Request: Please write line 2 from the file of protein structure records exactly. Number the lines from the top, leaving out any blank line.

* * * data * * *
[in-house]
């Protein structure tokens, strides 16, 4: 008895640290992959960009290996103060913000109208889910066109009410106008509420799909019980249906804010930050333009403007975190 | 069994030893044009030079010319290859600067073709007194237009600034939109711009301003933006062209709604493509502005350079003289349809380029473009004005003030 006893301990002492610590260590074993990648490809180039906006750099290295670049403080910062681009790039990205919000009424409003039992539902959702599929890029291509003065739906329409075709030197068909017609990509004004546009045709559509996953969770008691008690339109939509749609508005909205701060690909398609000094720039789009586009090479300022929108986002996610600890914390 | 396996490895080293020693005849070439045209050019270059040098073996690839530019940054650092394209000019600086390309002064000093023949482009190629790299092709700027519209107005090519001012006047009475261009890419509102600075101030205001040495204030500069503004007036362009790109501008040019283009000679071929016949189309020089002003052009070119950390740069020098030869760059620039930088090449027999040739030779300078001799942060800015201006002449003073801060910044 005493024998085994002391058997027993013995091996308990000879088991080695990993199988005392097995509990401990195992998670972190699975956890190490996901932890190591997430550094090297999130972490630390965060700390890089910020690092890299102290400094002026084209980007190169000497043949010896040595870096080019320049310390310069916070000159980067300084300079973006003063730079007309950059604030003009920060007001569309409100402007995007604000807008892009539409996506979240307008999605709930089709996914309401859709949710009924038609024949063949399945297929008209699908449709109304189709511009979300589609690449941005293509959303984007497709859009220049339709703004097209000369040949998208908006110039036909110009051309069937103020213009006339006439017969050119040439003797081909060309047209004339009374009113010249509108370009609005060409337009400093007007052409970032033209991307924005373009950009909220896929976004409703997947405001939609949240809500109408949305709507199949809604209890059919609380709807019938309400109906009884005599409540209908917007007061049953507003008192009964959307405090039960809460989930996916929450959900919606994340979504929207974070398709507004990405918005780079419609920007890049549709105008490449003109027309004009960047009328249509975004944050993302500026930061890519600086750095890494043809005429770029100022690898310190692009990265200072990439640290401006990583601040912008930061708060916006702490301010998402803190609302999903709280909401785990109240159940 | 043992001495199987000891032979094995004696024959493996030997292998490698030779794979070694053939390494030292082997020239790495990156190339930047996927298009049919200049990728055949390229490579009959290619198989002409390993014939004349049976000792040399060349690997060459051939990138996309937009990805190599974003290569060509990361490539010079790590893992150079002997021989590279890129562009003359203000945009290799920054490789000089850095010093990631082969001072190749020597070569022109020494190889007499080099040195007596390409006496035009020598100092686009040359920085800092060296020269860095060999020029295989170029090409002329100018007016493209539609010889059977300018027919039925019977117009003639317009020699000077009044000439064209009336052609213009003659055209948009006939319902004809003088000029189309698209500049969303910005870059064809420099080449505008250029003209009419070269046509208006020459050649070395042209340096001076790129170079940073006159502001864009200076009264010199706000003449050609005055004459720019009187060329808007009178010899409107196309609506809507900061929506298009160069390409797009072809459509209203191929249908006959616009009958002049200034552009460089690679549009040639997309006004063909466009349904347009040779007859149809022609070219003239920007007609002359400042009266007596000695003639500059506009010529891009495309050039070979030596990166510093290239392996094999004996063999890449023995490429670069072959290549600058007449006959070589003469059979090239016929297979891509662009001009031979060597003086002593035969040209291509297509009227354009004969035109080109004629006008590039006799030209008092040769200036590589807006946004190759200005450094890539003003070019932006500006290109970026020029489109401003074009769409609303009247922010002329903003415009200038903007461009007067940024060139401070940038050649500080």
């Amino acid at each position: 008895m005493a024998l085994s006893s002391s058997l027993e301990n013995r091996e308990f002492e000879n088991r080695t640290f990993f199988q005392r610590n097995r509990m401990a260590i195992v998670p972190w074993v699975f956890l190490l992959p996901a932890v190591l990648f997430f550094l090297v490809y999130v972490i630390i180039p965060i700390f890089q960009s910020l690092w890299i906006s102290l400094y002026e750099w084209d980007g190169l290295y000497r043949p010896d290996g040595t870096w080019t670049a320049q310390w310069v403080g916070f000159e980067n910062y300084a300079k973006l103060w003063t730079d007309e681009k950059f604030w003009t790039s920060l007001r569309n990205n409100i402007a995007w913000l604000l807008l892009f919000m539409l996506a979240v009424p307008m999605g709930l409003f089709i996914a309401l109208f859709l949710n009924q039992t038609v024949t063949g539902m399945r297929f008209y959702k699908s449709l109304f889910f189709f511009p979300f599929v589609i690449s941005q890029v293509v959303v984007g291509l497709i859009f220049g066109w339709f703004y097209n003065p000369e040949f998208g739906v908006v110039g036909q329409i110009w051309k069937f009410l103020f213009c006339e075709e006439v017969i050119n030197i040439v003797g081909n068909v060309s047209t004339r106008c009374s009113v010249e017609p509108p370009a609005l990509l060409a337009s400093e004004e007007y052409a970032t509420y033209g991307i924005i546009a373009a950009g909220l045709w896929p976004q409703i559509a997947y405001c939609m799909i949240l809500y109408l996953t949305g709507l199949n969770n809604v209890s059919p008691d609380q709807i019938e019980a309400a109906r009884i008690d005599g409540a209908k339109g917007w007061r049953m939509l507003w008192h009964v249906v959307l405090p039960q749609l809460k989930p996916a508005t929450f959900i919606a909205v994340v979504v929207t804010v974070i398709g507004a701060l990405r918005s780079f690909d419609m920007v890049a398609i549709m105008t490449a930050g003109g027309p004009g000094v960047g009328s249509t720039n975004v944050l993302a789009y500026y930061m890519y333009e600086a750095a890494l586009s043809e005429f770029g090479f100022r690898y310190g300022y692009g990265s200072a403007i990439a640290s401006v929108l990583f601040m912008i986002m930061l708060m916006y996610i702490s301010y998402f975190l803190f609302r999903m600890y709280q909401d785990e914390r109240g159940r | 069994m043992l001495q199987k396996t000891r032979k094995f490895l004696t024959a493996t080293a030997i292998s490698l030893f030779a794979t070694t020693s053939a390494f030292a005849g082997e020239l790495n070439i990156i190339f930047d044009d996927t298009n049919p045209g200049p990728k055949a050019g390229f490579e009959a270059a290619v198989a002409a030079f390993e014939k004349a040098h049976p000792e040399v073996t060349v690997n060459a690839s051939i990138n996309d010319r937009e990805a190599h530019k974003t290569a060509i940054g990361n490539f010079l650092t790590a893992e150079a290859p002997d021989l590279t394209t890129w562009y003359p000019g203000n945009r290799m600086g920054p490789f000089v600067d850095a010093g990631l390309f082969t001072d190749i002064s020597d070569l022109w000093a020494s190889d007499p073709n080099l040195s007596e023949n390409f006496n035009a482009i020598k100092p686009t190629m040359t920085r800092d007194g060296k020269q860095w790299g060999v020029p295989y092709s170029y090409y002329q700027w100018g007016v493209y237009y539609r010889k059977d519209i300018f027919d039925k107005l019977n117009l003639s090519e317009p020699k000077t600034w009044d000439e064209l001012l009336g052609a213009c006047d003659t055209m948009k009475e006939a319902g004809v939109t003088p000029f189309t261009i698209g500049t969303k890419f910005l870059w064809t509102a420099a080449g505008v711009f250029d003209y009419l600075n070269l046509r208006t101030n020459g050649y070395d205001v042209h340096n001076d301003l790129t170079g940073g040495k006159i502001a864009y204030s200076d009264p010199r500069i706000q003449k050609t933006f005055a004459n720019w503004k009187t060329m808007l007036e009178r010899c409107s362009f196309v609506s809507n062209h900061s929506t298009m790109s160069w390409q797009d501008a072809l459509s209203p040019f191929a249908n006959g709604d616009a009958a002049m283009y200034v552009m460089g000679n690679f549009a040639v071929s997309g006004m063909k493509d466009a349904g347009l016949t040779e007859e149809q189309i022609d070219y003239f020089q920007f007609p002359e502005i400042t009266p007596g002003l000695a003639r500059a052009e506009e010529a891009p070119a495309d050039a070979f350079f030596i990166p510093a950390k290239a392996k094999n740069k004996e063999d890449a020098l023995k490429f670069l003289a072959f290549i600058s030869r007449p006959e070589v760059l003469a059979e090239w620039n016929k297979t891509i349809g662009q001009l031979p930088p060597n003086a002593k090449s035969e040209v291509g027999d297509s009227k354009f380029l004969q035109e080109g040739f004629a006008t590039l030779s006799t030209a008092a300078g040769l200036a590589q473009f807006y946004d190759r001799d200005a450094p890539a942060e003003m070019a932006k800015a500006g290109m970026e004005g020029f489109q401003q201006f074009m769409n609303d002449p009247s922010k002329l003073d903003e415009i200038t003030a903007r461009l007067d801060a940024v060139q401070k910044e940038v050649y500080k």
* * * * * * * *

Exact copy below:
């Protein structure tokens, strides 16, 4: 008895640290992959960009290996103060913000109208889910066109009410106008509420799909019980249906804010930050333009403007975190 | 069994030893044009030079010319290859600067073709007194237009600034939109711009301003933006062209709604493509502005350079003289349809380029473009004005003030 006893301990002492610590260590074993990648490809180039906006750099290295670049403080910062681009790039990205919000009424409003039992539902959702599929890029291509003065739906329409075709030197068909017609990509004004546009045709559509996953969770008691008690339109939509749609508005909205701060690909398609000094720039789009586009090479300022929108986002996610600890914390 | 396996490895080293020693005849070439045209050019270059040098073996690839530019940054650092394209000019600086390309002064000093023949482009190629790299092709700027519209107005090519001012006047009475261009890419509102600075101030205001040495204030500069503004007036362009790109501008040019283009000679071929016949189309020089002003052009070119950390740069020098030869760059620039930088090449027999040739030779300078001799942060800015201006002449003073801060910044 005493024998085994002391058997027993013995091996308990000879088991080695990993199988005392097995509990401990195992998670972190699975956890190490996901932890190591997430550094090297999130972490630390965060700390890089910020690092890299102290400094002026084209980007190169000497043949010896040595870096080019320049310390310069916070000159980067300084300079973006003063730079007309950059604030003009920060007001569309409100402007995007604000807008892009539409996506979240307008999605709930089709996914309401859709949710009924038609024949063949399945297929008209699908449709109304189709511009979300589609690449941005293509959303984007497709859009220049339709703004097209000369040949998208908006110039036909110009051309069937103020213009006339006439017969050119040439003797081909060309047209004339009374009113010249509108370009609005060409337009400093007007052409970032033209991307924005373009950009909220896929976004409703997947405001939609949240809500109408949305709507199949809604209890059919609380709807019938309400109906009884005599409540209908917007007061049953507003008192009964959307405090039960809460989930996916929450959900919606994340979504929207974070398709507004990405918005780079419609920007890049549709105008490449003109027309004009960047009328249509975004944050993302500026930061890519600086750095890494043809005429770029100022690898310190692009990265200072990439640290401006990583601040912008930061708060916006702490301010998402803190609302999903709280909401785990109240159940 | 043992001495199987000891032979094995004696024959493996030997292998490698030779794979070694053939390494030292082997020239790495990156190339930047996927298009049919200049990728055949390229490579009959290619198989002409390993014939004349049976000792040399060349690997060459051939990138996309937009990805190599974003290569060509990361490539010079790590893992150079002997021989590279890129562009003359203000945009290799920054490789000089850095010093990631082969001072190749020597070569022109020494190889007499080099040195007596390409006496035009020598100092686009040359920085800092060296020269860095060999020029295989170029090409002329100018007016493209539609010889059977300018027919039925019977117009003639317009020699000077009044000439064209009336052609213009003659055209948009006939319902004809003088000029189309698209500049969303910005870059064809420099080449505008250029003209009419070269046509208006020459050649070395042209340096001076790129170079940073006159502001864009200076009264010199706000003449050609005055004459720019009187060329808007009178010899409107196309609506809507900061929506298009160069390409797009072809459509209203191929249908006959616009009958002049200034552009460089690679549009040639997309006004063909466009349904347009040779007859149809022609070219003239920007007609002359400042009266007596000695003639500059506009010529891009495309050039070979030596990166510093290239392996094999004996063999890449023995490429670069072959290549600058007449006959070589003469059979090239016929297979891509662009001009031979060597003086002593035969040209291509297509009227354009004969035109080109004629006008590039006799030209008092040769200036590589807006946004190759200005450094890539003003070019932006500006290109970026020029489109401003074009769409609303009247922010002329903003415009200038903007461009007067940024060139401070940038050649500080």